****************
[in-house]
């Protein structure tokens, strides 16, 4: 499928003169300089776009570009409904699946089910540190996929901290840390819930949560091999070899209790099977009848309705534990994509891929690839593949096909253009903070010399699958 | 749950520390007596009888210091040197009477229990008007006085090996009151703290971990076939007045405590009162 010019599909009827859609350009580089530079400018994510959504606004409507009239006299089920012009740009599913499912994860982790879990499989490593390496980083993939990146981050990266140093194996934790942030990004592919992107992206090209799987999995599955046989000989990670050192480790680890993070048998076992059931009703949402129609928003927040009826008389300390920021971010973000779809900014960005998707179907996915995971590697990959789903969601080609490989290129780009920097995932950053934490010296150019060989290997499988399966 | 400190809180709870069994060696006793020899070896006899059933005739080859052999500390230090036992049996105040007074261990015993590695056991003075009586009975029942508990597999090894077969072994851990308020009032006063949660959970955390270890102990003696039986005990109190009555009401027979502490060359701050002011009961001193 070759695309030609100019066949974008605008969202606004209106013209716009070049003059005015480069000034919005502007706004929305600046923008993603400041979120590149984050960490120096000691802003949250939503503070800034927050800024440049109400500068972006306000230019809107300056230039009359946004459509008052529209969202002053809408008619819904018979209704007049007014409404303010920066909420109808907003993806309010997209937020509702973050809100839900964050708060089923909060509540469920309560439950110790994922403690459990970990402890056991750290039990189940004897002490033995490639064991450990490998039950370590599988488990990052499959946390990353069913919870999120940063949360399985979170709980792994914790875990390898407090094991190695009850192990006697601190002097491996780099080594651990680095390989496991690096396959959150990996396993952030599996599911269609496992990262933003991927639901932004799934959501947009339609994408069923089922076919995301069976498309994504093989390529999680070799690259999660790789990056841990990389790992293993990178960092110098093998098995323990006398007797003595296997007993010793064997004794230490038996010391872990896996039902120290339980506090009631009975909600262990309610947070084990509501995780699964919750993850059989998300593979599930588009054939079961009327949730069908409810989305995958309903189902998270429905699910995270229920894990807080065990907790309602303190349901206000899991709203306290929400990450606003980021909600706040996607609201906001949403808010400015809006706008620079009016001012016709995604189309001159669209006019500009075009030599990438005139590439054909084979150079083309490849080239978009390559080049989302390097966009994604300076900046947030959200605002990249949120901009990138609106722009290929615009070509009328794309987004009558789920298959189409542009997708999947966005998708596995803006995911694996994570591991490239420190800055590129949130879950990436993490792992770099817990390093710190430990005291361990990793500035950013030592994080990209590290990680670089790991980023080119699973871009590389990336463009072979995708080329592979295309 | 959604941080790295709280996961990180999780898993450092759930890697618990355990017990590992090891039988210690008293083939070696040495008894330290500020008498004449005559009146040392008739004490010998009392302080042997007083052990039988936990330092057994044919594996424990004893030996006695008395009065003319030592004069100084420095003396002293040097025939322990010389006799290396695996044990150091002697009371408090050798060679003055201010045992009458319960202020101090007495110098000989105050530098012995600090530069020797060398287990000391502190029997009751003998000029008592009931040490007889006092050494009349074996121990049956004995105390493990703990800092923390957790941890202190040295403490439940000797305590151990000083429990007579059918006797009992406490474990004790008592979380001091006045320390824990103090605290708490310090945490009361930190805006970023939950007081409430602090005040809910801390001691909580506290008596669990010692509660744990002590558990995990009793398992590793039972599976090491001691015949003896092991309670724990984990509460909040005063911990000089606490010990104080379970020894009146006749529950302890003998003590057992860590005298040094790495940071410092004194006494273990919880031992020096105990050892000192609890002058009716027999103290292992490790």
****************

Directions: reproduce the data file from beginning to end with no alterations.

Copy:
[in-house]
């Protein structure tokens, strides 16, 4: 499928003169300089776009570009409904699946089910540190996929901290840390819930949560091999070899209790099977009848309705534990994509891929690839593949096909253009903070010399699958 | 749950520390007596009888210091040197009477229990008007006085090996009151703290971990076939007045405590009162 010019599909009827859609350009580089530079400018994510959504606004409507009239006299089920012009740009599913499912994860982790879990499989490593390496980083993939990146981050990266140093194996934790942030990004592919992107992206090209799987999995599955046989000989990670050192480790680890993070048998076992059931009703949402129609928003927040009826008389300390920021971010973000779809900014960005998707179907996915995971590697990959789903969601080609490989290129780009920097995932950053934490010296150019060989290997499988399966 | 400190809180709870069994060696006793020899070896006899059933005739080859052999500390230090036992049996105040007074261990015993590695056991003075009586009975029942508990597999090894077969072994851990308020009032006063949660959970955390270890102990003696039986005990109190009555009401027979502490060359701050002011009961001193 070759695309030609100019066949974008605008969202606004209106013209716009070049003059005015480069000034919005502007706004929305600046923008993603400041979120590149984050960490120096000691802003949250939503503070800034927050800024440049109400500068972006306000230019809107300056230039009359946004459509008052529209969202002053809408008619819904018979209704007049007014409404303010920066909420109808907003993806309010997209937020509702973050809100839900964050708060089923909060509540469920309560439950110790994922403690459990970990402890056991750290039990189940004897002490033995490639064991450990490998039950370590599988488990990052499959946390990353069913919870999120940063949360399985979170709980792994914790875990390898407090094991190695009850192990006697601190002097491996780099080594651990680095390989496991690096396959959150990996396993952030599996599911269609496992990262933003991927639901932004799934959501947009339609994408069923089922076919995301069976498309994504093989390529999680070799690259999660790789990056841990990389790992293993990178960092110098093998098995323990006398007797003595296997007993010793064997004794230490038996010391872990896996039902120290339980506090009631009975909600262990309610947070084990509501995780699964919750993850059989998300593979599930588009054939079961009327949730069908409810989305995958309903189902998270429905699910995270229920894990807080065990907790309602303190349901206000899991709203306290929400990450606003980021909600706040996607609201906001949403808010400015809006706008620079009016001012016709995604189309001159669209006019500009075009030599990438005139590439054909084979150079083309490849080239978009390559080049989302390097966009994604300076900046947030959200605002990249949120901009990138609106722009290929615009070509009328794309987004009558789920298959189409542009997708999947966005998708596995803006995911694996994570591991490239420190800055590129949130879950990436993490792992770099817990390093710190430990005291361990990793500035950013030592994080990209590290990680670089790991980023080119699973871009590389990336463009072979995708080329592979295309 | 959604941080790295709280996961990180999780898993450092759930890697618990355990017990590992090891039988210690008293083939070696040495008894330290500020008498004449005559009146040392008739004490010998009392302080042997007083052990039988936990330092057994044919594996424990004893030996006695008395009065003319030592004069100084420095003396002293040097025939322990010389006799290396695996044990150091002697009371408090050798060679003055201010045992009458319960202020101090007495110098000989105050530098012995600090530069020797060398287990000391502190029997009751003998000029008592009931040490007889006092050494009349074996121990049956004995105390493990703990800092923390957790941890202190040295403490439940000797305590151990000083429990007579059918006797009992406490474990004790008592979380001091006045320390824990103090605290708490310090945490009361930190805006970023939950007081409430602090005040809910801390001691909580506290008596669990010692509660744990002590558990995990009793398992590793039972599976090491001691015949003896092991309670724990984990509460909040005063911990000089606490010990104080379970020894009146006749529950302890003998003590057992860590005298040094790495940071410092004194006494273990919880031992020096105990050892000192609890002058009716027999103290292992490790």